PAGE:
Live Review

Cass McCombs greets the Great American Music Hall crowd warmly

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There’s been a lot of talk about how Cass McCombs is an impenetrable character, so much so that it’s become tiring. We’ve heard about his elusiveness and nomadic lifestyle; about his tendency to either act bitterly in interviews (i.e. Pitchfork interview) or shun them altogether. Oh, and that he’s never happy. Admittedly, McCombs has shaped this cryptic persona himself — he’s even made it difficult to know what he looks like (recent photographs have been vague, he’s always altering his “look”). It was an enormous pleasure then on Sunday night to be able to experience the songwriter first hand when he performed at the Great American Music Hall, where it was all about the music. Read more »

Live Shots: Iggy Pop at the Warfield

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It had been a long wait to see Iggy Pop live (not like, Morrissey-long, but more like three months later than anticipated). When I spoke with Pop back in September, he was ecstatic to be out on the road again. Read more »

No more introduction needed: Pterodactyl at El Rio

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On Saturday night in the cloistered show room at El Rio, Joe Kremer of Pterodactyl passed through the idle crowd to consult the sound guy about his microphone reverb, making a whacking hand gesture to illustrate the slap back resonation he wanted -- something he's probably had to do at every venue between Brooklyn, NY, (where the band is from) and San Francisco because it’s so essential to Pterodactyl’s sound. Read more »

Live Shots: tUnE-yArDs at the Regency Ballroom

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tUnE-yArDs seemed so playful and free on Wednesday at the Regency, like a band of highly skilled children, in particular the ringleader-pied piper of the bunch, Merrill Garbus. Hopping around barefoot, playing with different toys – pedals and looping samples, ukuleles, and crash drums – all on a square of carpet that had a curvy gray racetrack: genius kindergartner. Or as a show companion described it, "it feels like the world's greatest camp band." Read more »

Live Shots: WU LYF at the Independent

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I showed up pretty early to catch WU LYF at the Independent on Monday night. A cold breeze drifting through the venue and the giant white Wucifix standing on an empty stage made for a decidedly ominous vibe. It quickly warmed up, though, as a sold out crowd filled the place to capacity for the Manchester, UK, quartet’s very first performance in San Francisco. Read more »

Kimya Dawson keeps it confessional, relatable at the Rickshaw Stop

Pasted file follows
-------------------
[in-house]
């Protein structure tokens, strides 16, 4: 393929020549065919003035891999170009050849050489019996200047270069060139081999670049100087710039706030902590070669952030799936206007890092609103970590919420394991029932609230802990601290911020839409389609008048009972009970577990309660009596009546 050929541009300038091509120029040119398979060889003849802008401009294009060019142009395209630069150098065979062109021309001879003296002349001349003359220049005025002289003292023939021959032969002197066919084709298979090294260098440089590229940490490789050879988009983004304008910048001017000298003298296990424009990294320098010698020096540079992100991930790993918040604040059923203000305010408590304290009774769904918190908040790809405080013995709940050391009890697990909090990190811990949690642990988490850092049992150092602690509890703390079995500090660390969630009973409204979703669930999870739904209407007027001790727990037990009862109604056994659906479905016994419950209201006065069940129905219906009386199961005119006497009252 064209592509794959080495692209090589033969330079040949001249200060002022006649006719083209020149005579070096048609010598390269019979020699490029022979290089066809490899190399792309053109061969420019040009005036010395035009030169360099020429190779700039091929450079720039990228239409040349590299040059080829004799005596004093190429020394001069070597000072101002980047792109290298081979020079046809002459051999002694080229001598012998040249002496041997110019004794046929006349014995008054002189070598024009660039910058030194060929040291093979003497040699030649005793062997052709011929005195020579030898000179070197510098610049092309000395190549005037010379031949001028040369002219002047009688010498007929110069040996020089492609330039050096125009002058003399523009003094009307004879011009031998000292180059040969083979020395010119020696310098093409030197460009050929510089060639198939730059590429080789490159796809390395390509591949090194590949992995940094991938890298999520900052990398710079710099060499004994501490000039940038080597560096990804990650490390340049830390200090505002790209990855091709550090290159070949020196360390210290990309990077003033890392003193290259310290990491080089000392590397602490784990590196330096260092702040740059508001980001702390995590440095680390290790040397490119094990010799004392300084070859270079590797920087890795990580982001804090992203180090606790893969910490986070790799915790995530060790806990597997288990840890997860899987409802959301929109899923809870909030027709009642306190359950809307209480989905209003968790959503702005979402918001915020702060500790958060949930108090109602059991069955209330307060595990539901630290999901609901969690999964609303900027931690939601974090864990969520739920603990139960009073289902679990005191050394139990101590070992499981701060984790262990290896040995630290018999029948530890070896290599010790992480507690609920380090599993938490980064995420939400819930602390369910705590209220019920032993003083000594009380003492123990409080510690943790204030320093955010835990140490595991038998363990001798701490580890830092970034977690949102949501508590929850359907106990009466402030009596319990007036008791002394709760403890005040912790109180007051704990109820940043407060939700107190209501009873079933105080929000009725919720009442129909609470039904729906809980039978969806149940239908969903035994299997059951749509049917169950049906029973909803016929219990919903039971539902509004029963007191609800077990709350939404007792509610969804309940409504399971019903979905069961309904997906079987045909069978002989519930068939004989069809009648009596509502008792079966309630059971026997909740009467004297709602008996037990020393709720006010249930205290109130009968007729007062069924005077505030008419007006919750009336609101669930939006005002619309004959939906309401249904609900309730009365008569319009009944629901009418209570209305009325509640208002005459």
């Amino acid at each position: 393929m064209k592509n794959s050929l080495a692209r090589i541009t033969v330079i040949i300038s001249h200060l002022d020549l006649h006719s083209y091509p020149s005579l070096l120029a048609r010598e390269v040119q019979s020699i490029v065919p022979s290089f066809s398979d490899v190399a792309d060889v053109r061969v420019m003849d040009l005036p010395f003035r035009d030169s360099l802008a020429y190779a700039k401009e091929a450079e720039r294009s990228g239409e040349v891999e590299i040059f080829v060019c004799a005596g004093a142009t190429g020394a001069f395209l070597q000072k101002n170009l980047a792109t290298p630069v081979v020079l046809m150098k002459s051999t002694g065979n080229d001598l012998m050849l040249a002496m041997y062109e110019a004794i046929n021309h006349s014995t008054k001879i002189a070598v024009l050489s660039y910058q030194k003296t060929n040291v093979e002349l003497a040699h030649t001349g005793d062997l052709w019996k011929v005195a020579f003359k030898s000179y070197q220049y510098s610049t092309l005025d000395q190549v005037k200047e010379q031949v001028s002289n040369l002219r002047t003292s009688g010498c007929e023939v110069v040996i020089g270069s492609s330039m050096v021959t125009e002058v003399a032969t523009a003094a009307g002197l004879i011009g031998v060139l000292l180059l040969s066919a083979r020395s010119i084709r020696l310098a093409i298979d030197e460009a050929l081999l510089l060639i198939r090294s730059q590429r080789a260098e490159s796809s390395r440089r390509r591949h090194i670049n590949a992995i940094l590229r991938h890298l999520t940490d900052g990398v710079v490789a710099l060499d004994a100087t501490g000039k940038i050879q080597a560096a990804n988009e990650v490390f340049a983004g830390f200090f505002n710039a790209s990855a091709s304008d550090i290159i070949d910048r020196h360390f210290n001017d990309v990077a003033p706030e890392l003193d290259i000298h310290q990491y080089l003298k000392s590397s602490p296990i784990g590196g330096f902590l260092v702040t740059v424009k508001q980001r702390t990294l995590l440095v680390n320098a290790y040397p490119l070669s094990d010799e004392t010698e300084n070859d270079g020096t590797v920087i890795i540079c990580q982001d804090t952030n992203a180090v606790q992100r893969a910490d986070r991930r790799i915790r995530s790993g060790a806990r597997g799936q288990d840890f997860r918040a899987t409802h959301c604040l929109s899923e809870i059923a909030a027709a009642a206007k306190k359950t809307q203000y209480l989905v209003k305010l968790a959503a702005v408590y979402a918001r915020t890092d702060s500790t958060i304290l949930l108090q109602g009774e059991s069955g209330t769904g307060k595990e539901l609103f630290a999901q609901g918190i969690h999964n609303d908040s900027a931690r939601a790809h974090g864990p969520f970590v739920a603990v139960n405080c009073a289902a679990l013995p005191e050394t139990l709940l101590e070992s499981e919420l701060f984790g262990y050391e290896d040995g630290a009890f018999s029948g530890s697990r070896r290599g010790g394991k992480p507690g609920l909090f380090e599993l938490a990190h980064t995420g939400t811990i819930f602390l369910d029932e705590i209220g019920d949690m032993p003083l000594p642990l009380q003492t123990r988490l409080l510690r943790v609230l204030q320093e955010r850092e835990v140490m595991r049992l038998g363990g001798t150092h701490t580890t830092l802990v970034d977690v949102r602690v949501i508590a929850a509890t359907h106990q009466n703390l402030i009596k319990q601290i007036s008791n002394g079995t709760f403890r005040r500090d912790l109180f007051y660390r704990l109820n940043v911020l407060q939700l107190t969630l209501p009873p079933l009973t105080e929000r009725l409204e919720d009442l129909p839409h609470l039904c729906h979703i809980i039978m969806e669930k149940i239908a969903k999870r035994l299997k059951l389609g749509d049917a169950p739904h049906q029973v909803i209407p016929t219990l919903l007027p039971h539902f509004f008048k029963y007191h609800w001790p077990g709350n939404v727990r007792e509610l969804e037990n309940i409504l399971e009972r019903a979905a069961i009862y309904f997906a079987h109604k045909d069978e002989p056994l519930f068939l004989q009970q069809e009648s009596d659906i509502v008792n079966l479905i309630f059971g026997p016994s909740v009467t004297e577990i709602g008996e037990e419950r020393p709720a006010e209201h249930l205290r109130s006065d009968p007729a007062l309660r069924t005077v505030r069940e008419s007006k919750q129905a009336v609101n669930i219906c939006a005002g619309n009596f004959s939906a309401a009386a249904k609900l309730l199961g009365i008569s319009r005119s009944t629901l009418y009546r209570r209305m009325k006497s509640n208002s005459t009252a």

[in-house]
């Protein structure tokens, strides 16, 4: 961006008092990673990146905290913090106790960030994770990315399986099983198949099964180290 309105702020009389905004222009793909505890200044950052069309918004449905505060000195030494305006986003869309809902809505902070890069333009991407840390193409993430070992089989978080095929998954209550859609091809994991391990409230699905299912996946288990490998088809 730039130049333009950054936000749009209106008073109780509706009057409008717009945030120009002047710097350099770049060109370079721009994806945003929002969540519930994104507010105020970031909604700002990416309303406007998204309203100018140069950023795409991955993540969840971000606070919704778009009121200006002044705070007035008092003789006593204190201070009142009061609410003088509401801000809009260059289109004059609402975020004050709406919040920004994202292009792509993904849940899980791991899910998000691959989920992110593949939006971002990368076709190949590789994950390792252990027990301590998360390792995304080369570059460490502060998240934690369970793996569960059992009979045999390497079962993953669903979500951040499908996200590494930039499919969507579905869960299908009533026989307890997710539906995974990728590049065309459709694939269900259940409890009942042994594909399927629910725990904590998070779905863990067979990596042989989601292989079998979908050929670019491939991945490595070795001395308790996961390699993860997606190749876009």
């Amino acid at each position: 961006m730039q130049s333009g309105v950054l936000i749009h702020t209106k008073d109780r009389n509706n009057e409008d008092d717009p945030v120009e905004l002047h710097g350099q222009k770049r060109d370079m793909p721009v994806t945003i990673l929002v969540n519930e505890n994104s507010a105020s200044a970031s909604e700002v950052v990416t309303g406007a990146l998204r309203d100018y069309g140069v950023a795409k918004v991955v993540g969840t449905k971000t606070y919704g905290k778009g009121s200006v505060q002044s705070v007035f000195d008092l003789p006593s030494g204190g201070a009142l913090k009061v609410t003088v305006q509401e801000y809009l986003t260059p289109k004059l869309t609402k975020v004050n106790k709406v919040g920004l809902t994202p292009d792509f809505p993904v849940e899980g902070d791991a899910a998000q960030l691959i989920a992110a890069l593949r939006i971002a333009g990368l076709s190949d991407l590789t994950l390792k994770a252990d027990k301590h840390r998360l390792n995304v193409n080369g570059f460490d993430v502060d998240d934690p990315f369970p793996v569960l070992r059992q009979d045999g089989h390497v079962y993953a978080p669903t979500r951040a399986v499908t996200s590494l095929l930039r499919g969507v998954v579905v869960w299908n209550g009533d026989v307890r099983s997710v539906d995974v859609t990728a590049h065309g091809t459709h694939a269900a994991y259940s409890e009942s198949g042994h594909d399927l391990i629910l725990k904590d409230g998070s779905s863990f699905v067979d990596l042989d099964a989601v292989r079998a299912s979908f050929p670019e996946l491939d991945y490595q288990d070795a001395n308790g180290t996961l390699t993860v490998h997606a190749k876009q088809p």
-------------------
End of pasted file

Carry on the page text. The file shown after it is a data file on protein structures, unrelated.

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The recurring theme of Sunday night’s Kimya Dawson show at the Rickshaw Stop was: be who you are and plainly say whatever you have to say. It began with Dave End— whose eccentric set included a cover of Seal’s “Kiss From A Rose” in a dress made of flowers — followed by Clyde Pattersen, from Your Heart Breaks, who flat out told the audience that one song was about his schizophrenic mother. It all culminated with Kimya Dawson. Some would have disparaged the night’s roster of confessional, fun-loving songwriters — it’s the prey of critics. But the night was about relating to people and — dare I say it? — Having fun. Read more »

Live Shots: They Might Be Giants at the Fillmore

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They Might Be Giants wrapped up a busy weekend in the Bay Area last Sunday night, playing a second night at the Fillmore on top of a free show at the SF Amoeba Music earlier that day. Starting the show, Johns Flansburgh announced that the band would be playing Flood --which he later called the band’s “1990 near-breakthrough album”-- in its entirety. And, since the album was only about 43 minutes long, it would be padded first by some old and new hits. Read more »

Future Islands release the beast within at Bottom of the Hill

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As I retreated from the Bottom of the Hill’s courtyard into the venue Tuesday night, Future Islands vocalist Sam Herring held the door open and flashed me a dazzling smile. As soon as Herring took to the stage, however, gone was the polite Southern gentleman I’d met outside. He transformed into a raving beast that would hold his audience captive for an intensely theatrical and cathartic performance. Read more »

Holy Ghost! proves it's worth the wait at Slim's

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I’d been worried about making it to the Holy Ghost ! show at Slim's on time, so it was a relief to see the singer of Jessica 6, the opening band, standing outside Slim’s having a
smoke. Black hair, black heels, black mini skirt, black leather jacket: Nomi Ruiz is recognizable. I wished her luck and went inside to find out just how early I was. Read more »

Live Shots: Real Estate and Big Troubles at Slim's

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The sunny, indie rock jams of Ridgewood, NJ’s Real Estate cured my rainy day blues on Friday night at Slim’s. San Francisco’s unshaven, flannel-clad urban lumberjacks showed up en masse to seek shelter from the rain and soak up some seriously good vibes. The five-piece kicked off with “Suburban Beverage” from its 2009 self-titled debut. Inviting us to mellow out, leader Martin Courtney repeated the song’s only words, “Budweiser, Sprite, do you feel alright?” Fans responded with blissful head-nodding. Read more »